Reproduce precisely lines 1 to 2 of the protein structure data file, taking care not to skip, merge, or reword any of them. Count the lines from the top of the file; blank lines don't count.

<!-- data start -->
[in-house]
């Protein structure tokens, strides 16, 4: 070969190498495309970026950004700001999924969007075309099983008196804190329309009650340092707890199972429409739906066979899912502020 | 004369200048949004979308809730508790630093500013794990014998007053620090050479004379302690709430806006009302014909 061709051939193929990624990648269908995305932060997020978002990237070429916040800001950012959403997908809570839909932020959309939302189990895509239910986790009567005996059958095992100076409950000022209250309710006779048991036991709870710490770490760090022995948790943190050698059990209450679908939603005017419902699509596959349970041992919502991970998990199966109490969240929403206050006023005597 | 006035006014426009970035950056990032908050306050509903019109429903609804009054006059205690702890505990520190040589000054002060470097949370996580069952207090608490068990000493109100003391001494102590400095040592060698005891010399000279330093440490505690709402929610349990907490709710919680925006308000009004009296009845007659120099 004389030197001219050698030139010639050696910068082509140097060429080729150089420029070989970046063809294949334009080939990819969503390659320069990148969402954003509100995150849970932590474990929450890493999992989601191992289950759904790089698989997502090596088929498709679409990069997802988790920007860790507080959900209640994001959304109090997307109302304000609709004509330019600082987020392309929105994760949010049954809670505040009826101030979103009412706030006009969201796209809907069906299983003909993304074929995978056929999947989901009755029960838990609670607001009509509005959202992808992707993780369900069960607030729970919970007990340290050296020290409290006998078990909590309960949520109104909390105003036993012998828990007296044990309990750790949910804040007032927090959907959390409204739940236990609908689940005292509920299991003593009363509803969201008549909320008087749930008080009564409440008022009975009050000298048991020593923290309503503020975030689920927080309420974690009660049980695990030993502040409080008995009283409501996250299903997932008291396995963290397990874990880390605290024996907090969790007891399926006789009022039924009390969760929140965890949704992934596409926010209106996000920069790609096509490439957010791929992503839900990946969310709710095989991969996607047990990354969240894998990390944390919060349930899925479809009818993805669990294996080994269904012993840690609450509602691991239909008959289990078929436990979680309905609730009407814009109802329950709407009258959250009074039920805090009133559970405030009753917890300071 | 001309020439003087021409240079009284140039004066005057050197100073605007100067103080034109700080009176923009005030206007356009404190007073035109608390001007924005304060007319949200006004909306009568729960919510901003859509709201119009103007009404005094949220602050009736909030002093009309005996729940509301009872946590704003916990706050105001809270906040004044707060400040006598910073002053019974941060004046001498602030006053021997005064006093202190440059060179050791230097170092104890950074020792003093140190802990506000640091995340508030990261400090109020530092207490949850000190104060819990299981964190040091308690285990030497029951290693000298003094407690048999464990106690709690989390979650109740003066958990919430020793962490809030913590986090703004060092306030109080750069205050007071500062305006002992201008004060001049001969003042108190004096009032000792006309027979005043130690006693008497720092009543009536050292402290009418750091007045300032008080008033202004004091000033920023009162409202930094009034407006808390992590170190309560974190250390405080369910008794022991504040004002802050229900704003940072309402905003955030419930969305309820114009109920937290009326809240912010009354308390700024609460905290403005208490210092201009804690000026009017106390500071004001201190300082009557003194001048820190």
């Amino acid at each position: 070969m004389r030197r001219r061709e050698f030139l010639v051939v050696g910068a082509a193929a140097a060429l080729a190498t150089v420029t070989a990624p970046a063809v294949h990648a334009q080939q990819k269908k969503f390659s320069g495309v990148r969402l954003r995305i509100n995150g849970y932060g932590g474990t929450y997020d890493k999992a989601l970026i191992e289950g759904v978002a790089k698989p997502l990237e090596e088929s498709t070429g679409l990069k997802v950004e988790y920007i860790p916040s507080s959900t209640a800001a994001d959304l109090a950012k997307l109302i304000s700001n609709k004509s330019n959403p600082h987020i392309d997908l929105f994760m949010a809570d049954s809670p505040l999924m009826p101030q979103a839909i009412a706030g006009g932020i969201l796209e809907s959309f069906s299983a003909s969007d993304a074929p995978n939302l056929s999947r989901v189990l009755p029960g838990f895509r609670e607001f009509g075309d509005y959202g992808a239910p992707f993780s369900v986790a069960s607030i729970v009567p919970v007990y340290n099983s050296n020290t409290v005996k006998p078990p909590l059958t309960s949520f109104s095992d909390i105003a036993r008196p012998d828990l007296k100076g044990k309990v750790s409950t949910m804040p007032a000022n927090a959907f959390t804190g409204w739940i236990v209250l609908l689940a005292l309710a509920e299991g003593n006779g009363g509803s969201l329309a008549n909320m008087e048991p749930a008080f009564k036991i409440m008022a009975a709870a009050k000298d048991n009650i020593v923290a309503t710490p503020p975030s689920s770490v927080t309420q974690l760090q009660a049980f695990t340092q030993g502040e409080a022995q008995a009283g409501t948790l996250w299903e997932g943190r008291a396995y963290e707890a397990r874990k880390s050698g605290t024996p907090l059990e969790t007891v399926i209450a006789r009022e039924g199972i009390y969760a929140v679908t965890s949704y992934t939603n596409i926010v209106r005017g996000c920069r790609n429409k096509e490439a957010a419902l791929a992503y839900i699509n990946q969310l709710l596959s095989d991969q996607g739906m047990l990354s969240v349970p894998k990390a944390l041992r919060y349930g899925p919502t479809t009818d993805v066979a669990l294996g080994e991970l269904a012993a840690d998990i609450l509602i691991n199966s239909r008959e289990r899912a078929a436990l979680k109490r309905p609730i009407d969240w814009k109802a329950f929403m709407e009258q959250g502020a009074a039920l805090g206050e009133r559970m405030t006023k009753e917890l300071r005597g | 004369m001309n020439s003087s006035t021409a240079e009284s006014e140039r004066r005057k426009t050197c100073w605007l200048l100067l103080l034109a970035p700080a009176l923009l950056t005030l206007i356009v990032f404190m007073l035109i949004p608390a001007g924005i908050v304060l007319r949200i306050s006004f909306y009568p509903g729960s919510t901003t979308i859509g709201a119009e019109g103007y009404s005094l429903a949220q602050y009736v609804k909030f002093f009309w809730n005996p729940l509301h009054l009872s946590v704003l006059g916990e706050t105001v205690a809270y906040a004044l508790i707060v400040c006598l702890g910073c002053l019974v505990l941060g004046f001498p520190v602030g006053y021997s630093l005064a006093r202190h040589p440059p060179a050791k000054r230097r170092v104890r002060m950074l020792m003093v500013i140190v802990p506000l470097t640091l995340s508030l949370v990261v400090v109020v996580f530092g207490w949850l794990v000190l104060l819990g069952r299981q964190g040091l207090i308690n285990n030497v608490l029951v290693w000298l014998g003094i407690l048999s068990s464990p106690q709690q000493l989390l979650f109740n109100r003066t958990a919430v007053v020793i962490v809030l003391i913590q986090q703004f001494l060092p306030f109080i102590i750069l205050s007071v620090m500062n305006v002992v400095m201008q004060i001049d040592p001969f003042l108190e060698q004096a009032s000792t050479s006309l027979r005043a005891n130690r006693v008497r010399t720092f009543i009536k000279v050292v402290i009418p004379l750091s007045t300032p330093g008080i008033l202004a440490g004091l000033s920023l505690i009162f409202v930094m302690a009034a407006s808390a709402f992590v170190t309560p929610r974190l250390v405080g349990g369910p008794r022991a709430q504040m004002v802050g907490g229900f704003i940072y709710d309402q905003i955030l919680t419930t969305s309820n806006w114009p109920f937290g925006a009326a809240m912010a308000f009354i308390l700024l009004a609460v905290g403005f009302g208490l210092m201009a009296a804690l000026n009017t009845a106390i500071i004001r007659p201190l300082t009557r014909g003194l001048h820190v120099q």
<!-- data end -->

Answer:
[in-house]
């Protein structure tokens, strides 16, 4: 070969190498495309970026950004700001999924969007075309099983008196804190329309009650340092707890199972429409739906066979899912502020 | 004369200048949004979308809730508790630093500013794990014998007053620090050479004379302690709430806006009302014909 061709051939193929990624990648269908995305932060997020978002990237070429916040800001950012959403997908809570839909932020959309939302189990895509239910986790009567005996059958095992100076409950000022209250309710006779048991036991709870710490770490760090022995948790943190050698059990209450679908939603005017419902699509596959349970041992919502991970998990199966109490969240929403206050006023005597 | 006035006014426009970035950056990032908050306050509903019109429903609804009054006059205690702890505990520190040589000054002060470097949370996580069952207090608490068990000493109100003391001494102590400095040592060698005891010399000279330093440490505690709402929610349990907490709710919680925006308000009004009296009845007659120099 004389030197001219050698030139010639050696910068082509140097060429080729150089420029070989970046063809294949334009080939990819969503390659320069990148969402954003509100995150849970932590474990929450890493999992989601191992289950759904790089698989997502090596088929498709679409990069997802988790920007860790507080959900209640994001959304109090997307109302304000609709004509330019600082987020392309929105994760949010049954809670505040009826101030979103009412706030006009969201796209809907069906299983003909993304074929995978056929999947989901009755029960838990609670607001009509509005959202992808992707993780369900069960607030729970919970007990340290050296020290409290006998078990909590309960949520109104909390105003036993012998828990007296044990309990750790949910804040007032927090959907959390409204739940236990609908689940005292509920299991003593009363509803969201008549909320008087749930008080009564409440008022009975009050000298048991020593923290309503503020975030689920927080309420974690009660049980695990030993502040409080008995009283409501996250299903997932008291396995963290397990874990880390605290024996907090969790007891399926006789009022039924009390969760929140965890949704992934596409926010209106996000920069790609096509490439957010791929992503839900990946969310709710095989991969996607047990990354969240894998990390944390919060349930899925479809009818993805669990294996080994269904012993840690609450509602691991239909008959289990078929436990979680309905609730009407814009109802329950709407009258959250009074039920805090009133559970405030009753917890300071 | 001309020439003087021409240079009284140039004066005057050197100073605007100067103080034109700080009176923009005030206007356009404190007073035109608390001007924005304060007319949200006004909306009568729960919510901003859509709201119009103007009404005094949220602050009736909030002093009309005996729940509301009872946590704003916990706050105001809270906040004044707060400040006598910073002053019974941060004046001498602030006053021997005064006093202190440059060179050791230097170092104890950074020792003093140190802990506000640091995340508030990261400090109020530092207490949850000190104060819990299981964190040091308690285990030497029951290693000298003094407690048999464990106690709690989390979650109740003066958990919430020793962490809030913590986090703004060092306030109080750069205050007071500062305006002992201008004060001049001969003042108190004096009032000792006309027979005043130690006693008497720092009543009536050292402290009418750091007045300032008080008033202004004091000033920023009162409202930094009034407006808390992590170190309560974190250390405080369910008794022991504040004002802050229900704003940072309402905003955030419930969305309820114009109920937290009326809240912010009354308390700024609460905290403005208490210092201009804690000026009017106390500071004001201190300082009557003194001048820190």